John Robbins of Baskin-Robbins Family Busts Dairy Industry Myths and More

Categories: Beet Reporter
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Once heir apparent to the Baskin-Robbins family ice cream business and fortune, John Robbins was prompted by a few events he could not ignore to decline his inheritance and instead live with his wife in a single-room log cabin where he and his wife meditated for hours a day and gave birth to a son named Ocean.

He described these events last night in a telecourse called Living the Food Revolution, which I will attend each Wednesday over the next four weeks. Among these light bulb moments were the sudden cardiac arrest and death of his 54-year-old uncle, a partner in the ice cream corporation and a big eater of the frozen dessert, and his dad's acquisition of a severe case of type II diabetes. Robbins Senior swore up and down that these health problems were completely unrelated to ice cream. "He had to believe that," says Robbins Junior. "He had by that time sold and manufactured more ice cream than any human being on this planet. He didn't want to think that the product he was selling would hurt anybody, much less precipitate in any way the death of my uncle, his partner. But I had to think about it, and I decided that there was a connection."

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Father and son John and Ocean Robbins join forces to lead the Living the Food Revolution course.
Decades later, in 1998, Robbins went on to write the best-selling book, Diet for a New America, (he's now penned several more) in which he details all the reasons that a plant-based diet is better for our health, better for the planet, and better for our relationship to the universe. Now he and his son Ocean are leading ongoing initiatives to educate Americans on how they can heal themselves and the world through their food choices. That may sound dramatic, but if you consider the environmental, human labor, and health costs of our current food system, it's not.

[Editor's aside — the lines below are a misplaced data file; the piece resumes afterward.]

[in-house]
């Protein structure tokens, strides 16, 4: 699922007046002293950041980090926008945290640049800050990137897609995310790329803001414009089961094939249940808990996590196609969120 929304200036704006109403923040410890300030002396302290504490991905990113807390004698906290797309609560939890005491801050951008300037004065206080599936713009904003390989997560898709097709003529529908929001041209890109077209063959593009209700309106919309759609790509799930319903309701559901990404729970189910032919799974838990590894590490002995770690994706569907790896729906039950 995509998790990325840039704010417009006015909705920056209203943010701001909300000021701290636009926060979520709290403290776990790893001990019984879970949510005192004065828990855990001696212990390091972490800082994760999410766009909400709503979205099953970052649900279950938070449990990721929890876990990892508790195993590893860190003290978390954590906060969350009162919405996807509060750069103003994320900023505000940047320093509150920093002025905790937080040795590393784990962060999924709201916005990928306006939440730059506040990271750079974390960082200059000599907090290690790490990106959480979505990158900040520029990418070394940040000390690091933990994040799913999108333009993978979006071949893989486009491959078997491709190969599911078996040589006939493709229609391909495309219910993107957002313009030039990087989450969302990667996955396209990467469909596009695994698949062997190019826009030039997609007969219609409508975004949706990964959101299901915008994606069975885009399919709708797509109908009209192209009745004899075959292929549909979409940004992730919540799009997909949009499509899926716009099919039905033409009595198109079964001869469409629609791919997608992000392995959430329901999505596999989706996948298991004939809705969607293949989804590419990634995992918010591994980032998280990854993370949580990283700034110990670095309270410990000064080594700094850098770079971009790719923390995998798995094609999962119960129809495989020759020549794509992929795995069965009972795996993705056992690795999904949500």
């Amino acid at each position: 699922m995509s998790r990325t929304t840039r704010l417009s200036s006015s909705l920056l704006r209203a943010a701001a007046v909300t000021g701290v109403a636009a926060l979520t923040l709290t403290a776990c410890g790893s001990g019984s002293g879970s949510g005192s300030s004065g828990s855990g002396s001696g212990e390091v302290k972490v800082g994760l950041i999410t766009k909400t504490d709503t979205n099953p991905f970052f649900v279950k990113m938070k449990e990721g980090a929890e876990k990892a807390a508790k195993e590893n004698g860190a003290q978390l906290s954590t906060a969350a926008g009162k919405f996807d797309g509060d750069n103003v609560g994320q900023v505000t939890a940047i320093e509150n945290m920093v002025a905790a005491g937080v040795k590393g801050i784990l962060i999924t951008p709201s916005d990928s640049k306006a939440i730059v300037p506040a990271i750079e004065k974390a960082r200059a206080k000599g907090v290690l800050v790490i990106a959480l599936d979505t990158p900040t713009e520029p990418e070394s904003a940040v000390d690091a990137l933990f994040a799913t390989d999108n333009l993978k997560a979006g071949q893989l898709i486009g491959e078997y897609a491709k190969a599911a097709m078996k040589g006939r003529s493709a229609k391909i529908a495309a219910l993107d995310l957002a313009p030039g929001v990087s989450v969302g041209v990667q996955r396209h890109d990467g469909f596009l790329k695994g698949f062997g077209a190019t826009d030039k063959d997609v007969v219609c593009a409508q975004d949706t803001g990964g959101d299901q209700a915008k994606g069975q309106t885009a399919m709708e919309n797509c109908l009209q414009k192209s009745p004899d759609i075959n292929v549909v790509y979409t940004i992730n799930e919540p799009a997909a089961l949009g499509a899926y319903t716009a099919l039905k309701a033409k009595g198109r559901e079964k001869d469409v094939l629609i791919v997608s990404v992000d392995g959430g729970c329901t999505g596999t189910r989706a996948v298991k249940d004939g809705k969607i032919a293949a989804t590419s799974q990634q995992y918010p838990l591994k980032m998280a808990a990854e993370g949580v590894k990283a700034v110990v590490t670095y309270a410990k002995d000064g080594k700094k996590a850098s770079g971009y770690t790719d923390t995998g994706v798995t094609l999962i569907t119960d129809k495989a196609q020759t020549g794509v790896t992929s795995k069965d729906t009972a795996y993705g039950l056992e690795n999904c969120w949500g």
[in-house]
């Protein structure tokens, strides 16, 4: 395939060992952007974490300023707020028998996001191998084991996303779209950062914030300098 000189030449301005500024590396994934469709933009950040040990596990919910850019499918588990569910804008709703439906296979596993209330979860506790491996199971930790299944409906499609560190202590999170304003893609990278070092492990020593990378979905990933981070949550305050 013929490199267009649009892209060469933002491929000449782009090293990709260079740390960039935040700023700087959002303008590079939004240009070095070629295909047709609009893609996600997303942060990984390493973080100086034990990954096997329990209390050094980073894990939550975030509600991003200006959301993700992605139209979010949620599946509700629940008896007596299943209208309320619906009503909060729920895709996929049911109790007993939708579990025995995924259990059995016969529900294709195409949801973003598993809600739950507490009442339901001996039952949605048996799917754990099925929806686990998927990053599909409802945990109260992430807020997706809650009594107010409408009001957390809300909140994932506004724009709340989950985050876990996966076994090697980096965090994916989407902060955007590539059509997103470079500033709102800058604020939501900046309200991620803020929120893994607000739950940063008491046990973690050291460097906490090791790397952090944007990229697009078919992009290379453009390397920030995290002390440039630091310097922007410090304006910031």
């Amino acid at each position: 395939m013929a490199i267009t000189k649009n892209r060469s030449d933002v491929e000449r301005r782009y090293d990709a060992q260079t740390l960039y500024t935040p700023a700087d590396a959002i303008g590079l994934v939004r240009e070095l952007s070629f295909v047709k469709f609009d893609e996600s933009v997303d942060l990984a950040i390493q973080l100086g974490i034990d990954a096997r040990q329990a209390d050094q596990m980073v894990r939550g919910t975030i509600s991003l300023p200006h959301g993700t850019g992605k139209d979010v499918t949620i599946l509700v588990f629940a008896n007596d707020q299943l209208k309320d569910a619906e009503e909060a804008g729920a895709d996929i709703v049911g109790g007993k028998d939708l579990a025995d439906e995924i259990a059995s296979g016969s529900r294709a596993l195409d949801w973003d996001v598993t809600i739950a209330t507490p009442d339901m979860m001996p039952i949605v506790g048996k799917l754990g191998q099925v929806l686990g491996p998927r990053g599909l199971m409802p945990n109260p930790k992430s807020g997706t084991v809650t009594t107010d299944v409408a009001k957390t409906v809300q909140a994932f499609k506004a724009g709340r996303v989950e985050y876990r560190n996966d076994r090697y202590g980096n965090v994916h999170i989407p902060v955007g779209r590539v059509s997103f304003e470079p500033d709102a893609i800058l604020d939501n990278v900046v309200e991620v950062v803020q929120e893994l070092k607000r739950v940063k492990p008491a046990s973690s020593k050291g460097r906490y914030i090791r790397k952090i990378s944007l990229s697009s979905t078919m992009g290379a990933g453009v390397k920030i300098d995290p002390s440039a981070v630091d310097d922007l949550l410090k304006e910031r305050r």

"We pay less per capita in this country on food than any nation in the world," said Robbins last night, "and more per capita on health care than any nation in the history of the world."

Later, he went on to explain why our doctors aren't routinely prescribing health-promoting plant-based diets as a form of medicine or preventive medicine.

"The average physician gets two and a half hours of nutrition course work during four years of medical school," he said. "We expect our physicians to be experts in human health. Actually, that's not the medical model. That's not what they're taught. That's not what they practice. That's not how they live. What medicine is about, actually, is about diagnosing and treating disease. We call it health care, but it would actually be more accurate to call it disease care. We have a disease care system."

The former ice cream empire heir also demythologized the common belief that milk product consumption is essential to human health. The American Journal of Clinical Nutrition found that the absorbability of calcium from leafy green vegetables was significantly higher than that of milk products. Brussels sprouts' calcium was 64 percent absorbable; mustard greens 58 percent; broccoli 53 percent; turnip greens 52 percent; kale, 50 percent. And cow's milk straggled behind at a mere 32 percent.

"It is widely not perceived as a myth that we need dairy products to get our calcium. Of course the dairy industry does a tremendous amount to promulgate that belief. There is no data to support it. It is ironic that they've gotten away with bamboozling people to the extent they have about it... Everyone's seen their ads - the milk mustache and everything. They put a tremendous amount of money to put them in everybody's face so often... [These] ads have always implied that [milk's calcium] is the best absorbed, the most bio-available. But it isn't."

The disconnect between dairy consumption and calcium absorption is backed by living human examples as well: as Robbins pointed out, the same nations that consume the most dairy - Finland, Sweden, the U.S., and England - also have the highest rates of osteoporosis.

"There is a certain blend of amino acids [in animal protein] that is acidic," Robbins explained. "And the body responds to that acidity by needing to neutralize, to buffer it so that the pH of blood and of other systems in the body can remain exactly where it needs to be.

"So to buffer it, you will remove calcium or magnesium from bone structure, because those are highly alkaline minerals, in order to use them to buffer and neutralize the acidity that dairy products bring. So what happens is these acid-forming proteins that come from animal products, including dairy, leach calcium out of the bones. And this is why there is a direct, incontrovertible connection between animal protein consumption and osteoporosis. Those people that consume less animal products have less osteoporosis."

I'll continue to update with more information from the Living the Food Revolution course over the next four weeks.

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